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United States District Court, District of Columbia

October 2, 2000


The opinion of the court was delivered by: Kennedy, District Judge.


In this matter, plaintiff Judicial Watch, Inc., a nonprofit public-interest law firm, seeks judicial review of the decisions by defendant, the Department of Justice (DOJ), not to turn over requested documents under the Freedom of Information Act (FOIA),*fn1 not to grant Judicial Watch a fee waiver, and not to classify Judicial Watch as a representative of the news media.

Before the court is DOJ's motion for summary judgment regarding fee issues relative to Judicial Watch's FOIA request including the fee-waiver and fee-categorization determinations. Upon consideration of DOJ's motion, the opposition thereto, and the case record, the court grants the motion.


Judicial Watch is a nonprofit, public-interest organization that studies, investigates, and exposes government corruption via FOIA requests and other legal remedies. On October 19, 1998, Judicial Watch submitted to DOJ a FOIA request seeking:

all correspondence, memoranda, documents, records, lists of names, applications, diskettes, letters, expense logs, and receipts, calendar or diary logs, facsimile logs, telephone records, tape recordings, notes, electronic mail, and other documents and things, that refer or relate to the following in any way: . . . Senator Orrin Hatch and the Bank of Credit and Commerce International (BCCI).*fn2

In its request, Judicial Watch also requested a fee waiver or, alternatively, argued for reduced fees as a "representative of the news media."

Three components of DOJ responded to plaintiff's FOIA request: the Office of Information and Privacy (OIP), the Civil Division, and the Criminal Division. OIP is the DOJ component responsible for reviewing records within the Offices of Attorney General and Legislative Affairs pursuant to FOIA requests. OIP notified plaintiff that it did not locate any responsive documents, that it had exhausted the requisite two hours of search time,*fn3 and that it could process plaintiff's FOIA request further once plaintiff agreed to pay the fees required by FOIA. Additionally, OIP denied plaintiff's fee-waiver request and plaintiff's request for "representative of the news media" status. In response to plaintiff's appeal, OIP affirmed that no responsive documents were located, that plaintiff would not be granted "representative of the news media" status, and that a fee waiver was not appropriate.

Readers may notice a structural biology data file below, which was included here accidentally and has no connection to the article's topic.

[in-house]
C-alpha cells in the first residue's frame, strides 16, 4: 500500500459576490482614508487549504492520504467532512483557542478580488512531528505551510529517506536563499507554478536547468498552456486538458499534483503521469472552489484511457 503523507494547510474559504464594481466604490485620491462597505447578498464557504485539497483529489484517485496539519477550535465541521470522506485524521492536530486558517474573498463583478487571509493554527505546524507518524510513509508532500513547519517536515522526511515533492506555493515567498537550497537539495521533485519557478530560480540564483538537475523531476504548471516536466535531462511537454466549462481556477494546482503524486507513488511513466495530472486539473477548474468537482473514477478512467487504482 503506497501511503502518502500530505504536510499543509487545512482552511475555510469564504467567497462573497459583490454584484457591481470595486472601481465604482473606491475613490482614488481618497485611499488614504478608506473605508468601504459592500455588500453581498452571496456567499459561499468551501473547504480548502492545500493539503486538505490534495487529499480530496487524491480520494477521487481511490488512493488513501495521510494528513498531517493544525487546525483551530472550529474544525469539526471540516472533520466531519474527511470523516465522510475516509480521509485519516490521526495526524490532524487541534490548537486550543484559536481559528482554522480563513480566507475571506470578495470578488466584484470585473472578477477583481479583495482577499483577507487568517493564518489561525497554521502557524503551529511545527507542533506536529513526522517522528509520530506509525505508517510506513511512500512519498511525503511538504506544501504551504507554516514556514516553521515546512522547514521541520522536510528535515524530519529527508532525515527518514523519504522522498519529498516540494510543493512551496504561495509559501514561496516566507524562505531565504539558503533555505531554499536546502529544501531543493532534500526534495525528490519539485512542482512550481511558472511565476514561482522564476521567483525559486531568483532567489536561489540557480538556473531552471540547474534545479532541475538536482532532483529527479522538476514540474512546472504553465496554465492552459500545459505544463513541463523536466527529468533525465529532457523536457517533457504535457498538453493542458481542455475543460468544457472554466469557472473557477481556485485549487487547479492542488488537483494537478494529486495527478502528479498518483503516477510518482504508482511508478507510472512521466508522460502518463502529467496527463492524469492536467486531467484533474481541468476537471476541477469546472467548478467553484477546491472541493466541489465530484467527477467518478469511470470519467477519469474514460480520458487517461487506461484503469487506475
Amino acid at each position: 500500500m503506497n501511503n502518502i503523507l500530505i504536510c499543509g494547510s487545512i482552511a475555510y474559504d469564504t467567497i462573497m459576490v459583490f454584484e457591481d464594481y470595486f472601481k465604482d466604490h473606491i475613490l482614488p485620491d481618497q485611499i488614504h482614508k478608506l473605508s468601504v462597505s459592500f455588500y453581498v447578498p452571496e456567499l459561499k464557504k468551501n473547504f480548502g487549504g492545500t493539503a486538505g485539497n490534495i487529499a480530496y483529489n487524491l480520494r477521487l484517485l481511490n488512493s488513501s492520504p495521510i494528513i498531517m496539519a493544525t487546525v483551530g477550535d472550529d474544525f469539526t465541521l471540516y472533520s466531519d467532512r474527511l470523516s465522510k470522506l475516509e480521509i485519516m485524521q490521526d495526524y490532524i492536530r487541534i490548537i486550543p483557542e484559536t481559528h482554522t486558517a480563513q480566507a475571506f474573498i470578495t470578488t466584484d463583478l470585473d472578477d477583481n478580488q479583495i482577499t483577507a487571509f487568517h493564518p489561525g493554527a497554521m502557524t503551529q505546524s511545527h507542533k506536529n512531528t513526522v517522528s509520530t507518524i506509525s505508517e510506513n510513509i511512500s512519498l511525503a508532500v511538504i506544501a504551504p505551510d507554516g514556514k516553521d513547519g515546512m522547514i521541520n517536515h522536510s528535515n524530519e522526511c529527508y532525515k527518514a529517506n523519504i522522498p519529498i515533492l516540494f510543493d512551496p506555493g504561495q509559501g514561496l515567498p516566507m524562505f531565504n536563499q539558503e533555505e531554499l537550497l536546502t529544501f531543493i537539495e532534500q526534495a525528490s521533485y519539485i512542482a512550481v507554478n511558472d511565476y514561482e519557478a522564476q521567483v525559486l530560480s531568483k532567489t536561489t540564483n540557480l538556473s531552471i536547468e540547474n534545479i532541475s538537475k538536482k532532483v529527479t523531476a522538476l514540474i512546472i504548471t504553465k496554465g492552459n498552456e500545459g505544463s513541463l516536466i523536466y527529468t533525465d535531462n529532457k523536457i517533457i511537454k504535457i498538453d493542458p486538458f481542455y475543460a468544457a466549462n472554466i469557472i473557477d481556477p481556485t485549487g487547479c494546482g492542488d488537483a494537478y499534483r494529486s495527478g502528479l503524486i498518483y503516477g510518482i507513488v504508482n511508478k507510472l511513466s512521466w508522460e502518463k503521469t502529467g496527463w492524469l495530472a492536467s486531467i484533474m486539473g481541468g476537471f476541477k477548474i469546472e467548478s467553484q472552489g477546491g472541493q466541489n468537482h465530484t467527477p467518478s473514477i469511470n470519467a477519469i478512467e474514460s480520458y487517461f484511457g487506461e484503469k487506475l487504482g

The Criminal Division, another DOJ component, also responded to plaintiff's FOIA request. The Criminal Division notified plaintiff that it had located many potentially responsive documents, but as it had exceeded the initial two hours of search time to which plaintiff was entitled, the search could only continue once plaintiff paid the required fees. Additionally, the Criminal Division denied plaintiff's fee-waiver request.

The Civil Division, the third DOJ component responding to plaintiff's FOIA request, informed plaintiff that it found no responsive documents during the initial two-hour search, and that the search could proceed once plaintiff agreed to pay the required fees. The Civil Division also denied plaintiff's fee-waiver request.